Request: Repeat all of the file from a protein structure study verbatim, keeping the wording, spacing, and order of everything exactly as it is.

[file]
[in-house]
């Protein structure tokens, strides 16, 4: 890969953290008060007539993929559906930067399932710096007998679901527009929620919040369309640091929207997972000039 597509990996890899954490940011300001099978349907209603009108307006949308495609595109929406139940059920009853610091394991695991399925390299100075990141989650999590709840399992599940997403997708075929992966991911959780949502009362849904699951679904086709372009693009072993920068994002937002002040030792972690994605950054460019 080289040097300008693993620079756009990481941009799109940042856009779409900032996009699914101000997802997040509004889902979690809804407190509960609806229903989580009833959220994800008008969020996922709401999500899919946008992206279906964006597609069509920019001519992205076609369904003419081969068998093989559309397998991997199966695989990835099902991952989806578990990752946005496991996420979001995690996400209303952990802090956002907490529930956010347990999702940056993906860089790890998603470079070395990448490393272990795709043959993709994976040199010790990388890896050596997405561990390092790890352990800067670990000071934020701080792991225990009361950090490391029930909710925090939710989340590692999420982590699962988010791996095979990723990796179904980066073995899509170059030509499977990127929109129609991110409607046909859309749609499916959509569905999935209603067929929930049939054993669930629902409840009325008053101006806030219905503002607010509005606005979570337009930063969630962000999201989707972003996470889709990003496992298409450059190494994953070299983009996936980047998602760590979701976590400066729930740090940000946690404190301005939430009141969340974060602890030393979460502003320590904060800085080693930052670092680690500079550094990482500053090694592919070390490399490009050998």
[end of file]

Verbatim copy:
[in-house]
């Protein structure tokens, strides 16, 4: 890969953290008060007539993929559906930067399932710096007998679901527009929620919040369309640091929207997972000039 597509990996890899954490940011300001099978349907209603009108307006949308495609595109929406139940059920009853610091394991695991399925390299100075990141989650999590709840399992599940997403997708075929992966991911959780949502009362849904699951679904086709372009693009072993920068994002937002002040030792972690994605950054460019 080289040097300008693993620079756009990481941009799109940042856009779409900032996009699914101000997802997040509004889902979690809804407190509960609806229903989580009833959220994800008008969020996922709401999500899919946008992206279906964006597609069509920019001519992205076609369904003419081969068998093989559309397998991997199966695989990835099902991952989806578990990752946005496991996420979001995690996400209303952990802090956002907490529930956010347990999702940056993906860089790890998603470079070395990448490393272990795709043959993709994976040199010790990388890896050596997405561990390092790890352990800067670990000071934020701080792991225990009361950090490391029930909710925090939710989340590692999420982590699962988010791996095979990723990796179904980066073995899509170059030509499977990127929109129609991110409607046909859309749609499916959509569905999935209603067929929930049939054993669930629902409840009325008053101006806030219905503002607010509005606005979570337009930063969630962000999201989707972003996470889709990003496992298409450059190494994953070299983009996936980047998602760590979701976590400066729930740090940000946690404190301005939430009141969340974060602890030393979460502003320590904060800085080693930052670092680690500079550094990482500053090694592919070390490399490009050998």